Say Their Names
Amadou Diallo 1975-1999
On the early morning of February 4TH 1999, Guinean immigrant Diallo was returning to his Bronx Apartment, when 4 plain clothes NYPD officers pulled up. Believing Diallo matched the description of a serial rapist, they pursued him up to his dark doorway ( lightbulb was out). When Diallo reached for his wallet, the dark murky object being pulled of his pocket was perceived as gun. The officers collectively fired 41 times, striking Diallo 19 times. The subsequent investigations determined that Diallo indeed pulled out his wallet and no weapon was on him. The internal NYPD examination concluded that the officers acted within policy , based on what “reasonable police officers would have done”. On March 25th, 1999 all four officers were indicted on charges of second-degree murder. On February 25th, 2000, the officers were acquitted of all charges.
Emmanuel Okutuga 1984-2011
In February 2011, Bowie State University student Emmanuel Okutuga was killed at City Place mall in Silver Spring, MD (outside of Washington D.C.) after he was identified as a suspect that had assaulted a security guard a little while earlier. When an officer caught up to Okutuga , he allegedly asked him to put down a sharp object he had in his hand. When this Okutuga refused to comply, the officer fired two shots killing him immediately. Although Montgomery County Police(MCPD) "mistakenly erased" footage of the shooting, Montgomery County Courts ruled the shooting justifiable.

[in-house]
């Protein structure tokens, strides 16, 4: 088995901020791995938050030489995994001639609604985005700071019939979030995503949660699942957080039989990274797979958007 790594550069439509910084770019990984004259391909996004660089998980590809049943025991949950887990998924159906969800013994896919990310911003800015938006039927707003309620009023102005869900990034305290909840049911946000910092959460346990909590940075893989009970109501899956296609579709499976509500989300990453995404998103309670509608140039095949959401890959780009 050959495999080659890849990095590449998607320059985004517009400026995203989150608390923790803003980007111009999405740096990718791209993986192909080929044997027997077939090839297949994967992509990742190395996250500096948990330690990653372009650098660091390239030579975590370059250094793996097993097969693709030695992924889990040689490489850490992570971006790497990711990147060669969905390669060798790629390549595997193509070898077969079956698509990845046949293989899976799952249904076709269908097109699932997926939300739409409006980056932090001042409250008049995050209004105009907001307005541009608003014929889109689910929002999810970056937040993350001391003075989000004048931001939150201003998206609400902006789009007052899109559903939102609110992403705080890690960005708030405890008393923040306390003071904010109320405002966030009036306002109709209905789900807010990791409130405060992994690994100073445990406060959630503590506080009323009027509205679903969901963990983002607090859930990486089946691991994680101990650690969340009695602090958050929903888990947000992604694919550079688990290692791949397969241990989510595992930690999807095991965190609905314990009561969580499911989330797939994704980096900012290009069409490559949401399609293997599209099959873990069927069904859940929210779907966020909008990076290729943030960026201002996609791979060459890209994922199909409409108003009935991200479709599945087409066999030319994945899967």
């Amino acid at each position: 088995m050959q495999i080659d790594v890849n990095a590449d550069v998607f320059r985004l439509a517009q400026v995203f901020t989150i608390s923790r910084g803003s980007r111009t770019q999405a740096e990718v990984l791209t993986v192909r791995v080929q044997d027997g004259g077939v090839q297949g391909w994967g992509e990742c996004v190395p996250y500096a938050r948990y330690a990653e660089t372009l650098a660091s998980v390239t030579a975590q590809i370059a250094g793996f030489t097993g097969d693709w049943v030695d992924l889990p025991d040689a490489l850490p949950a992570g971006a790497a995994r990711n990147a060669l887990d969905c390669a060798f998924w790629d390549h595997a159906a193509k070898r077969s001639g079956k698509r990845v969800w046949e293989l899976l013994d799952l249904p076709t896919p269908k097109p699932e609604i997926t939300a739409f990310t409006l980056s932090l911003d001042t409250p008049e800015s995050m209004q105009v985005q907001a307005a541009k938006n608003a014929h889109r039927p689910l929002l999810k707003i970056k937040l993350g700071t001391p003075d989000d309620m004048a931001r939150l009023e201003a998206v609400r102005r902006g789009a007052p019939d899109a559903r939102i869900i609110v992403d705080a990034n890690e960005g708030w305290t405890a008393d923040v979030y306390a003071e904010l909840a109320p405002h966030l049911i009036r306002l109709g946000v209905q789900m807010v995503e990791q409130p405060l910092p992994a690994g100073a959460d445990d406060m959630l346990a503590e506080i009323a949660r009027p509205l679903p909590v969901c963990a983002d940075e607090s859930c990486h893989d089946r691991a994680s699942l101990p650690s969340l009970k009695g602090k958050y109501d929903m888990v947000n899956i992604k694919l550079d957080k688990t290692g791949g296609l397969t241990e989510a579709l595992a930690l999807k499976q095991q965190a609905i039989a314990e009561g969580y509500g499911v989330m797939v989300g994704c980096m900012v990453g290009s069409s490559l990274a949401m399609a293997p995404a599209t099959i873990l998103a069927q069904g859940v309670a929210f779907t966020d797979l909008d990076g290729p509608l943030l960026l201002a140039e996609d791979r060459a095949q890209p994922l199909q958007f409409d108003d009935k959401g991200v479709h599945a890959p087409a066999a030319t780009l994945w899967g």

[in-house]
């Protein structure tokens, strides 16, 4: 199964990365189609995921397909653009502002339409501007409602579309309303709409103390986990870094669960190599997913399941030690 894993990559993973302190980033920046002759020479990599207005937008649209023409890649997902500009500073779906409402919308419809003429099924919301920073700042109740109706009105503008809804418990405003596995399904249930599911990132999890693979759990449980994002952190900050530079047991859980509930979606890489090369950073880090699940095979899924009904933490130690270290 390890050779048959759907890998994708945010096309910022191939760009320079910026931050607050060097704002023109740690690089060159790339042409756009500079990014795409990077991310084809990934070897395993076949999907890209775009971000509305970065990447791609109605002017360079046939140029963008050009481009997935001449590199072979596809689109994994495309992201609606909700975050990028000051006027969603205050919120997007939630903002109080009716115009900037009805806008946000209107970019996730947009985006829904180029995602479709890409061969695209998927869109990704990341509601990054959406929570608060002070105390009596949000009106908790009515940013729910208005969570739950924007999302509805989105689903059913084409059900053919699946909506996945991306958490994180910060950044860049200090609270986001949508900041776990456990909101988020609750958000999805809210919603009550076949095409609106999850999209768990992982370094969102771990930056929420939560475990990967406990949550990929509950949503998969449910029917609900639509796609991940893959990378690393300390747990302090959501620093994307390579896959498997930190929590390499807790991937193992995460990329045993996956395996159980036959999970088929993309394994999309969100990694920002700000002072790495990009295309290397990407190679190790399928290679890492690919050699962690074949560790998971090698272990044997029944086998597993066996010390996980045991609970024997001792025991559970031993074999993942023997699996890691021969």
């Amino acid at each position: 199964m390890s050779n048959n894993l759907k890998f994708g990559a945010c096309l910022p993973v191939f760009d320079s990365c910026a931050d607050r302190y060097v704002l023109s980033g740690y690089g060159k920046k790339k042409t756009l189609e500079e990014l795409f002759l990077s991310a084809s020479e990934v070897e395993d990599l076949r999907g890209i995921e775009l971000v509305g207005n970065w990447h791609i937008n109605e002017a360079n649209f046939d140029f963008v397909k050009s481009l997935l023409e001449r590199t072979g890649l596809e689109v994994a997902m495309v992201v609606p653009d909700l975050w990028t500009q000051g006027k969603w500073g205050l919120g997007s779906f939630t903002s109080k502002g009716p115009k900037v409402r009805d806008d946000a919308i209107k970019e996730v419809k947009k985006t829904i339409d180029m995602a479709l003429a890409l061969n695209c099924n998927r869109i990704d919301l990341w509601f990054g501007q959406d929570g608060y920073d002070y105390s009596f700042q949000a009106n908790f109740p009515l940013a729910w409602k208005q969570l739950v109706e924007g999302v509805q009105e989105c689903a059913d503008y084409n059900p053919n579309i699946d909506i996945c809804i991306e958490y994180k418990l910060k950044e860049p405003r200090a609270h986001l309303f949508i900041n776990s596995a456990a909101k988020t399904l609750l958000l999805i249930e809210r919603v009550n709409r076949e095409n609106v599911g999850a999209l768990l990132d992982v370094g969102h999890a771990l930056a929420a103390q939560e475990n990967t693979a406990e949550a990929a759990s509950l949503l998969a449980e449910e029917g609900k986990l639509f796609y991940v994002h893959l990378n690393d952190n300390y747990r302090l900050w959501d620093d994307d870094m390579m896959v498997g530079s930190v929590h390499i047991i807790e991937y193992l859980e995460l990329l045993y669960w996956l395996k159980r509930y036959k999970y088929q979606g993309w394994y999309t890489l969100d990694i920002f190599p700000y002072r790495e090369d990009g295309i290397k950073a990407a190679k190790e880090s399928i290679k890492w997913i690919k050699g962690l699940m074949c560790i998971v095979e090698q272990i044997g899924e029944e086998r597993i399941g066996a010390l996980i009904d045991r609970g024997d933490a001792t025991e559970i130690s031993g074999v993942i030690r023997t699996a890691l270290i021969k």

Alfred Olango 1978-2016
On Tuesday September 27th, 2016, El Cajon Police (right outside of San Diego) responded to a call of a mentally unstable man walking in and out of traffic. After arriving the two officers arrived they saw Olango in front of a strip mall, after allegedly failing to comply with orders to remove his hands from his pants pocket, then pointing at the officers with an unidentified object. To which the officers opened fire. It was later discovered that the mysterious object was a three inch silver vaping device. The 38 year old Ugandan refugee would die on the spot.
Chinedu Okobi 1982-2018